Each of the spacious rooms at the 250-year-old Glenfiddich House in Leesburg is furnished with at least one or two antiques from its early years. On the wall of the den, part of the log cabin that formed the original structure, hang $2 and $5 Confederate notes, rescued from the attic and framed by a former owner.
Upstairs, in one of four bedrooms, sits an old benchlike rocking chair where a baby's nanny could sit and sew while her charge slept soundly in the cradle beside her.
The quiet charm of the home--always privately owned as a residence, until now--has made it a favorite with people who needed a place to rest, recover or escape.
In the bedroom where the rocker sits, Gen. Robert E. Lee recuperated from an injury in 1862. There is still a hatch in the ceiling that he crawled through to the roof to watch the nearby fighting. Almost 100 years later, author James Dickey holed up in a third-floor study and punched out "Deliverance" while his children played hide and seek in the home's many nooks and crannies.
Today, the house on North King Street still offers respite, but not to military bigwigs or famous authors. Instead, war-weary captains of industry--forced out of their executive positions as a result of mergers or downsizing--flock to the retreat to regain their strength and strategize for the future.
Owners David and Melanie Miles run the Miles/LeHane Group, a career management firm that, among other things, helps ousted executives make the transition to another job, a new career or sometimes retirement. The company was founded 20 years ago by Lou LeHane, who believed that traditional "outplacement" firms for laid-off employees did not address the needs of senior-level executives--chief financial officers, chief executives and the like.
"He saw the additional ego of senior-level people," said David Miles, who bought the business with his wife in 1991 not long before LeHane died of cancer. "That's why he created the retreat environment."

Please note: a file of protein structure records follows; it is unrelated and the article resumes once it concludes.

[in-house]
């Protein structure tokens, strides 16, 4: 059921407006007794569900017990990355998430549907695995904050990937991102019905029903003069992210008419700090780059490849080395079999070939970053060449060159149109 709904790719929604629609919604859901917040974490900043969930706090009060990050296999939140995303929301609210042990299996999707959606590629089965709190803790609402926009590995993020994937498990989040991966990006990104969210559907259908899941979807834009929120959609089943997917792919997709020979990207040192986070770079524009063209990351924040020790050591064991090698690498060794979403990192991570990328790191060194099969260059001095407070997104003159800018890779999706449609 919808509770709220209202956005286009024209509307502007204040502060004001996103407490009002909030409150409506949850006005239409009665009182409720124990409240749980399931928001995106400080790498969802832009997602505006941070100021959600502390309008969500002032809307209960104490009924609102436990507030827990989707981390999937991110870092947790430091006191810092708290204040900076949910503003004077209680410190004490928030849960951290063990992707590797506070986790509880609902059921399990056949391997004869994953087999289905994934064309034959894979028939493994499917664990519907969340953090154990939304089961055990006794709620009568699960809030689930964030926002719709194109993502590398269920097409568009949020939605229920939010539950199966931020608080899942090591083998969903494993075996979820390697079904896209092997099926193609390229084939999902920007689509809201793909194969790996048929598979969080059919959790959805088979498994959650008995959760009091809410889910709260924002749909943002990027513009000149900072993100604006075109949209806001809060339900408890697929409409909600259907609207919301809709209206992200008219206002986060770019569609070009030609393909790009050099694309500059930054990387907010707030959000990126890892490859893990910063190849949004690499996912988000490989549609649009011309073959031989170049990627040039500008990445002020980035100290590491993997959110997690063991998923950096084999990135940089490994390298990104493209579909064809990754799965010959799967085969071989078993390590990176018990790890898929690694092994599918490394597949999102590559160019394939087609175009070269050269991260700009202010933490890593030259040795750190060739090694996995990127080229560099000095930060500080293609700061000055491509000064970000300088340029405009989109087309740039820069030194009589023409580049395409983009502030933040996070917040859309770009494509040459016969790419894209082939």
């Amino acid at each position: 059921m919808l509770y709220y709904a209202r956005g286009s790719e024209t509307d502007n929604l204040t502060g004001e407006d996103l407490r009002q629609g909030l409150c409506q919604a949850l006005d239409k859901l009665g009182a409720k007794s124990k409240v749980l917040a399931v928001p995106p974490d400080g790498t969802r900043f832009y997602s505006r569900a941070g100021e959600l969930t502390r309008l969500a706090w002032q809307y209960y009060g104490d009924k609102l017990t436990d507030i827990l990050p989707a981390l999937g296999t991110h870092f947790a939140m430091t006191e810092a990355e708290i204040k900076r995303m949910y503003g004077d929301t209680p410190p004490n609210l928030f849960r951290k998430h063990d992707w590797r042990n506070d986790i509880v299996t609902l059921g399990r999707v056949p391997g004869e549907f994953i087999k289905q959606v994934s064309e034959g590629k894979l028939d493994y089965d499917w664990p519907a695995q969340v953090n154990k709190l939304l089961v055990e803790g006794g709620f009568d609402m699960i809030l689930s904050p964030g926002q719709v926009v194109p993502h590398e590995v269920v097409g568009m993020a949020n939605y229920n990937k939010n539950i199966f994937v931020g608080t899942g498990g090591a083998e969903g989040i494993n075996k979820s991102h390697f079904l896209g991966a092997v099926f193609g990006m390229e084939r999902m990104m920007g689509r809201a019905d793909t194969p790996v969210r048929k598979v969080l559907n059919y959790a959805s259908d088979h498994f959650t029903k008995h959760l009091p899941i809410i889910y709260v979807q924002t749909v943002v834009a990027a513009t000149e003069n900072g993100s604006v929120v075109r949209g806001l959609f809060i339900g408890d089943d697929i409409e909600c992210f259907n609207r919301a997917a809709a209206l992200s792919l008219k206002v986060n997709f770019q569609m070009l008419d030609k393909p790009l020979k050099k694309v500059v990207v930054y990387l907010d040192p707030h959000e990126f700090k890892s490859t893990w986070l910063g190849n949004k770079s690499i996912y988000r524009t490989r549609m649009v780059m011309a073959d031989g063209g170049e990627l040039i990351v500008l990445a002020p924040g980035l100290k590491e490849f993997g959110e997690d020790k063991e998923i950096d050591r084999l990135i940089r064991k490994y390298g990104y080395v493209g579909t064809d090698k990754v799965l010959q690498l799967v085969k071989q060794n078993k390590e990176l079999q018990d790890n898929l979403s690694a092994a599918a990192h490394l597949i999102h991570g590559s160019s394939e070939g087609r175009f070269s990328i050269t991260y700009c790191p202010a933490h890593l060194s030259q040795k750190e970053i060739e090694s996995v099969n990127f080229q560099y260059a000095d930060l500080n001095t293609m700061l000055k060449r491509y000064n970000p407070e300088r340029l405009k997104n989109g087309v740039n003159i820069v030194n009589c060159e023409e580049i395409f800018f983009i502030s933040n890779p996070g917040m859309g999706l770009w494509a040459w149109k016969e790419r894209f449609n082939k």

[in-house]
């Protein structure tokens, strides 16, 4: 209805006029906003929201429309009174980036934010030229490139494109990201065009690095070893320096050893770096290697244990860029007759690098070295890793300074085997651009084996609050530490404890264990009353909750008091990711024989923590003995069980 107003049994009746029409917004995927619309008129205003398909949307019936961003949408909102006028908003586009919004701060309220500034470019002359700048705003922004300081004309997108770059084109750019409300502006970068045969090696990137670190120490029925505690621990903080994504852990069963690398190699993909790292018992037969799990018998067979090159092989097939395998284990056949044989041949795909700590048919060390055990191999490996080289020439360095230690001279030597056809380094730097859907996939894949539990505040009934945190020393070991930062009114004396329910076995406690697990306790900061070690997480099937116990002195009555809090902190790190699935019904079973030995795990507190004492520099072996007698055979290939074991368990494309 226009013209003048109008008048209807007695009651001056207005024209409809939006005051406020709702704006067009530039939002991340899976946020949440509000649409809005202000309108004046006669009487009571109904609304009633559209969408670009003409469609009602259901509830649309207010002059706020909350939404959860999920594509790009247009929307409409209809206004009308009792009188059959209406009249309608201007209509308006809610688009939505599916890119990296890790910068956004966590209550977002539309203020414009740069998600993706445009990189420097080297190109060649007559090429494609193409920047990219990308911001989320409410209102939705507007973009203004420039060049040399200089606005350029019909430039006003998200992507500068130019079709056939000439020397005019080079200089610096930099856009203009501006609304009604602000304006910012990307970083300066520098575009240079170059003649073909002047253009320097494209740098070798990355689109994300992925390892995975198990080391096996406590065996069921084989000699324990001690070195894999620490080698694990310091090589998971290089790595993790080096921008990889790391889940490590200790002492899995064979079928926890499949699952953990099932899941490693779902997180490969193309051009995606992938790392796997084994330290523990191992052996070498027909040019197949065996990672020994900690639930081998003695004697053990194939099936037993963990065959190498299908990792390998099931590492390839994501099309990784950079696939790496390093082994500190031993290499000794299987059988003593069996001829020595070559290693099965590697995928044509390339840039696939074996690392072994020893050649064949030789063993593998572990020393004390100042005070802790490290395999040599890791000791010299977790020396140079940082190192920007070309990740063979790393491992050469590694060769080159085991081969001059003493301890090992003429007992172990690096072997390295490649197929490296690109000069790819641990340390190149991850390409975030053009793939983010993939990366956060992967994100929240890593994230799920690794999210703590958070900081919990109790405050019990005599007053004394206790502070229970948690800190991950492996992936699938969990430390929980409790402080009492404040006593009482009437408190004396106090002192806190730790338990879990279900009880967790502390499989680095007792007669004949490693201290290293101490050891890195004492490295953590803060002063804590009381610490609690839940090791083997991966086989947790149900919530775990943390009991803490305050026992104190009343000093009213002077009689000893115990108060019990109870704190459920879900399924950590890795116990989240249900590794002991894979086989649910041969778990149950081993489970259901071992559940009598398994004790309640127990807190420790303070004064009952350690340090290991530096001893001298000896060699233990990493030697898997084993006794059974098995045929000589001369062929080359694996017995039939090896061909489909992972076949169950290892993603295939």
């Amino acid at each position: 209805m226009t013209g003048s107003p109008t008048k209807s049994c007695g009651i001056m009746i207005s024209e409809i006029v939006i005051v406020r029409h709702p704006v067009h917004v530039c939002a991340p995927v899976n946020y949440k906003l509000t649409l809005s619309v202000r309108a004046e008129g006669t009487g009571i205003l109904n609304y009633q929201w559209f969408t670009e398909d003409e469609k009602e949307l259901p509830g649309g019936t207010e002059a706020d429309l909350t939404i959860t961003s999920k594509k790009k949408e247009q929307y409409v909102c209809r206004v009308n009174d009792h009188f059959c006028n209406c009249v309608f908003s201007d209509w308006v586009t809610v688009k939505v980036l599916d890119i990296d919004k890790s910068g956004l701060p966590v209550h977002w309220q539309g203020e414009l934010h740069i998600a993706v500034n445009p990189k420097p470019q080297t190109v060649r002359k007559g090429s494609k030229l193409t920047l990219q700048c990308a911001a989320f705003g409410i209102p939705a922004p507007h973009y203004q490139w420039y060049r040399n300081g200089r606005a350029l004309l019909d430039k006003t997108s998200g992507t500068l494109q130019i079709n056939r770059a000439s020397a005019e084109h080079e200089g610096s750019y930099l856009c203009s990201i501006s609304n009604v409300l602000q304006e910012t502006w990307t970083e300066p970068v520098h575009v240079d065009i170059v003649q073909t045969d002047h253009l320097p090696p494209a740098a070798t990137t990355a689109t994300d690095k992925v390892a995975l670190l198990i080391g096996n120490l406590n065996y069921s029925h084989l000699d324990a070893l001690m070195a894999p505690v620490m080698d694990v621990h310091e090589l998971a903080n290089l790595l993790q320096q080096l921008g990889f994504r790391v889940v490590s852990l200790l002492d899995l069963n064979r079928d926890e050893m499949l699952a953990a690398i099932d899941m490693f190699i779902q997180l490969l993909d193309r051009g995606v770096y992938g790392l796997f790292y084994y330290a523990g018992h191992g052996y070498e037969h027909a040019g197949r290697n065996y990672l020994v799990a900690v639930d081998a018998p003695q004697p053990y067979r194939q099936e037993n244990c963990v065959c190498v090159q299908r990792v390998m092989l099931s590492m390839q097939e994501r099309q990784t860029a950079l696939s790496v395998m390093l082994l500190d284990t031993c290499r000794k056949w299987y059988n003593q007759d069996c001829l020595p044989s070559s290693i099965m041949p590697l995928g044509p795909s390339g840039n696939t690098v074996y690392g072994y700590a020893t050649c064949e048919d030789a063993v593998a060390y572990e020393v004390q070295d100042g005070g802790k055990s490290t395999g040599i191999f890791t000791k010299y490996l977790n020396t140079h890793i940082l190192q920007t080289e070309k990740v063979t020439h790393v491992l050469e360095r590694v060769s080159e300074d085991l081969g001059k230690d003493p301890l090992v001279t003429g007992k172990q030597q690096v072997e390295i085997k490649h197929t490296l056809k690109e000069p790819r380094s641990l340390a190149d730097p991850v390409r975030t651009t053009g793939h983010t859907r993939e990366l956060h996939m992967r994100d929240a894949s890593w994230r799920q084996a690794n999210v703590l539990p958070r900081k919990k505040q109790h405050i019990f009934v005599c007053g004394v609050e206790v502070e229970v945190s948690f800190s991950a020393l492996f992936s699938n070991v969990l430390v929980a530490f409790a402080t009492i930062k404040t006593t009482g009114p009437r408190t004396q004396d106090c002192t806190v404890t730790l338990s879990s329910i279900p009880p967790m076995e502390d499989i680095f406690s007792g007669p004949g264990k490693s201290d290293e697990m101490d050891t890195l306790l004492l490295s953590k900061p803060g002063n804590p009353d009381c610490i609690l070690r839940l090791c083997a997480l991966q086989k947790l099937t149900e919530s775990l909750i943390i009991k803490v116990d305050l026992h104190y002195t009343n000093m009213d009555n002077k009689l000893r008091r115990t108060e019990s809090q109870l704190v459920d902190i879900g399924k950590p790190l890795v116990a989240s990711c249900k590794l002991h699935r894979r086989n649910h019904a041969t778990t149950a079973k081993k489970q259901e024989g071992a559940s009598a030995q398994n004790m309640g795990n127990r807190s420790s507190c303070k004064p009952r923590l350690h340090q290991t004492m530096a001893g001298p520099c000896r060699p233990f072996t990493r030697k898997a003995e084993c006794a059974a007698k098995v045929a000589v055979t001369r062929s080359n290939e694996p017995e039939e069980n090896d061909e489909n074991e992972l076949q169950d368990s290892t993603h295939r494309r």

Part bed and breakfast, part rehabilitation center, the firm offers those who have been lifelong corporate overachievers a place to stay and recover from the shock of getting fired. It offers such services as interview preparation (many higher-ups have not had to interview in years, Miles said), psychological testing, counseling and, of course, job placement services. Spouses can also stay at Miles/LeHane and take advantage of any of the offerings.
Miles/LeHane will not accept executives fired for cause, such as theft. Companies typically budget for outplacement services for senior employees whose jobs are eliminated, but most provide only an office, a telephone and a couple of counseling sessions. It costs a company tens of thousands of dollars to send an employee to a place like Glenfiddich House, but for many employers, the cost is worth the payoff in positive corporate image.
Clients at Glenfiddich typically come from Fortune 500 companies, and representatives of Miles/LeHane usually are on site during the termination process. David Miles and his president, Doug Price, might fly to a company's offices and wait while the chairman of the board delivers the blow to Mr. or Ms. CFO in the next room. The talking-to usually lasts about two minutes, Miles said, ending with the chairman saying, "It's in our mutual best interest to handle this in a professional manner."
Enter the soft-spoken Price--he has a soothing voice and tends to use his listener's name in conversation, as in, 'You see, so-and-so'--and the no-nonsense Miles. They intercept the executive and take him to a quiet place in the building or perhaps a nearby restaurant where he or she can decompress.